A. Le principe de l’identité des indiscernables me semble de toute évidence vrai. Et je ne vois pas comment nous pourrions définir l’identité ou établir la connexion entre les mathématiques et la logique si nous ne l’utilisons pas. B. Quant à moi, il me semble de toute évidence faux. Tes difficultés de logicien mathématicien sont hors de propos. Si le principe est faux, tu n’as pas le droit de l’utiliser. A. Tu ne fais que dire qu’il est faux — et (...)
    Translate to English
    | Direct download (2 more)  
     
    My bibliography  
     
    Export citation  
  4. Max Black (2012). L'identité des indiscernablesThe Identity of Indiscernibles. Philosophia Scientiae 16:121-132.
    Translate to English
    | Direct download (2 more)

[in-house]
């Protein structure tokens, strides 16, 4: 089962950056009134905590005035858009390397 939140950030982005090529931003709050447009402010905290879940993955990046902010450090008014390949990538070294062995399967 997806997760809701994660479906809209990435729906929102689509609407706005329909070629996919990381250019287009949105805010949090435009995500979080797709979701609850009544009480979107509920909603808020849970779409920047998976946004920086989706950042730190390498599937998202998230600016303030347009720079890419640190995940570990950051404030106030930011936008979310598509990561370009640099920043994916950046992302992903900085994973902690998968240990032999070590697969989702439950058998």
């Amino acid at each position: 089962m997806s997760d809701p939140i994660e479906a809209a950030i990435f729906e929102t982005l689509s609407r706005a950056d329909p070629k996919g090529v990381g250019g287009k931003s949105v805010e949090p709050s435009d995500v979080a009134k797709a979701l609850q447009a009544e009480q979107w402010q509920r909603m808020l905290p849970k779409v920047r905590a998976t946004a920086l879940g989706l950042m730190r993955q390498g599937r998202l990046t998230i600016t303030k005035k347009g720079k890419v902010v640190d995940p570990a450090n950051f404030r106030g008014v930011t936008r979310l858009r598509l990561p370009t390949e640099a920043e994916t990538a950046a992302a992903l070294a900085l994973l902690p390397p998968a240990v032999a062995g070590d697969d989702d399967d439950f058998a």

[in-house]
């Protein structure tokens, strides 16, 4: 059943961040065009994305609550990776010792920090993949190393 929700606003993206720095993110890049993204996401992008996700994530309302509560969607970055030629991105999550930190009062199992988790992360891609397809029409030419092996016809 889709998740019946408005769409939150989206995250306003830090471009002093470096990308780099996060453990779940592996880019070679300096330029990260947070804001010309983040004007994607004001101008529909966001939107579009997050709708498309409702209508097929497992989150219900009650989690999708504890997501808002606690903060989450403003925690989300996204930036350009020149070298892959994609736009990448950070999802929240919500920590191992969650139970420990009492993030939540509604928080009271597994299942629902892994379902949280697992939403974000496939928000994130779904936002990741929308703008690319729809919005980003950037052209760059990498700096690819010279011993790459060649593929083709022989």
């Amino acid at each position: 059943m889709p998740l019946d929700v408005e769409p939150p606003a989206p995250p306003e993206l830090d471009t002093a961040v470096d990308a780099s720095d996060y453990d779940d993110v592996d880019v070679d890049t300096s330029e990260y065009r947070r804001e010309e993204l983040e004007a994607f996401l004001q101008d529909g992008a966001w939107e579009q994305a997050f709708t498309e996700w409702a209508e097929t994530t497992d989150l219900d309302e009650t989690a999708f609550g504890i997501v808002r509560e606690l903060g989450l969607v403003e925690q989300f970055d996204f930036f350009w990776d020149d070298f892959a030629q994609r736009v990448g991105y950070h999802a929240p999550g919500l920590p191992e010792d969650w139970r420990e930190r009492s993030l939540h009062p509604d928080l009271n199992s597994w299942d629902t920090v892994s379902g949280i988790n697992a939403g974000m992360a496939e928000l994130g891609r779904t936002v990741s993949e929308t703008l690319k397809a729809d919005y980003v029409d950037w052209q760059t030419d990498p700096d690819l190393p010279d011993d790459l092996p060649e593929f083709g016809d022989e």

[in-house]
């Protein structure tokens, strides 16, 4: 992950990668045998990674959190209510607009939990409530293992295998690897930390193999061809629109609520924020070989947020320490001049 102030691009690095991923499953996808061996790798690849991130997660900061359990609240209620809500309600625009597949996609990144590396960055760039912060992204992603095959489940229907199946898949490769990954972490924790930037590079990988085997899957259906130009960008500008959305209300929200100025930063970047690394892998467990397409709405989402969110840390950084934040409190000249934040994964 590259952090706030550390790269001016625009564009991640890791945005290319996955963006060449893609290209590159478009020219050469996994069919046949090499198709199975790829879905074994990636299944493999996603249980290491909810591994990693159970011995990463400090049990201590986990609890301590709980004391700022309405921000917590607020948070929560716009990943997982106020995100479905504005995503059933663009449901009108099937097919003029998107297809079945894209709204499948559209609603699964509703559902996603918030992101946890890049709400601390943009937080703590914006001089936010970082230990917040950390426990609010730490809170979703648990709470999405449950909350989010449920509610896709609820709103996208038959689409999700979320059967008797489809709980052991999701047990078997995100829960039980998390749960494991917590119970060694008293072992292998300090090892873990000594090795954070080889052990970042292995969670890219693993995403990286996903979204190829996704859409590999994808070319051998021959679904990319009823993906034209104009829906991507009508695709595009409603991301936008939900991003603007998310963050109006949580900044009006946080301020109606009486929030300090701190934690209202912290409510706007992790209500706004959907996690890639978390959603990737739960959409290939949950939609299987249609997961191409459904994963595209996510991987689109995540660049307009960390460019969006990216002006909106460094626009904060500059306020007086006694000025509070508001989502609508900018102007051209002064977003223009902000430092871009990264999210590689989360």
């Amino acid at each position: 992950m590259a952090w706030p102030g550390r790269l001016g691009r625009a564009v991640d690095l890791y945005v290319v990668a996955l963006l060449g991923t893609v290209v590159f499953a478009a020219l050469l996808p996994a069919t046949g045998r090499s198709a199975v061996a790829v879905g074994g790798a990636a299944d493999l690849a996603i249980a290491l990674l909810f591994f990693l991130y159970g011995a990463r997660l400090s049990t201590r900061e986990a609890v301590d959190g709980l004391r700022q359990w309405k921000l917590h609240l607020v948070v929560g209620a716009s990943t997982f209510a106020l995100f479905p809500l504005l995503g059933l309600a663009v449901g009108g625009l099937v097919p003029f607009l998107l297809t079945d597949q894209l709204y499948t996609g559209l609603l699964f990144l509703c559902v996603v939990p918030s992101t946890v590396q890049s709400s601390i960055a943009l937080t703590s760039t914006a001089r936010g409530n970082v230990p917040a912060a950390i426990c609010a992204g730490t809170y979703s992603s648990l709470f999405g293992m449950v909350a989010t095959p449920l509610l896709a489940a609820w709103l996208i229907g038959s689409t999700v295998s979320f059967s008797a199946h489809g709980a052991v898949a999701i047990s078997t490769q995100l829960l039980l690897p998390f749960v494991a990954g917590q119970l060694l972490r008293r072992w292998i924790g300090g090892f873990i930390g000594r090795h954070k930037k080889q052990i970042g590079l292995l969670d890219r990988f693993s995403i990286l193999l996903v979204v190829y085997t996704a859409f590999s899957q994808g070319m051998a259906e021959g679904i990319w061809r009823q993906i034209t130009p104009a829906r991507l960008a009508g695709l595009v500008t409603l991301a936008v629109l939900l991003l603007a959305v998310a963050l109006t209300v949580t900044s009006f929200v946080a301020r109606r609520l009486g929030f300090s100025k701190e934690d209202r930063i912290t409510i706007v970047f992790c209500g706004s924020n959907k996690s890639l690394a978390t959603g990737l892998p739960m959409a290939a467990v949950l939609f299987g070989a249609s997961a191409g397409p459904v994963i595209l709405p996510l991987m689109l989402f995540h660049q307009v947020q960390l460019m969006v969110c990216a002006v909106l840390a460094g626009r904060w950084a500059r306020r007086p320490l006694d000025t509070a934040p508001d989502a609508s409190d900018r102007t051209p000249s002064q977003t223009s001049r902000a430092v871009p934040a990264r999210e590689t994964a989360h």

My bibliography  
     
    Export citation  
  5. Max Black (2010). How Metaphors Work : A Reply to Donald Davidson. In Darragh Byrne & Max Kölbel (eds.), Critical Inquiry. Routledge. 131.
    To be able to produce and understand metaphorical statements is nothing much to boast about: these familiar skills, which children seem to acquire as they learn to talk, are perhaps no more remarkable than our ability to tell and to understand jokes. How odd then that it remains difficult to explain what we do in grasping metaphorical statements. In a provocative paper, "What Metaphors Mean,"1 Donald Davidson has recently charged many students of metaphor, ancient and modern, with having committed a (...)
    Direct download (2 more)  
     
    My bibliography  
     
    Export citation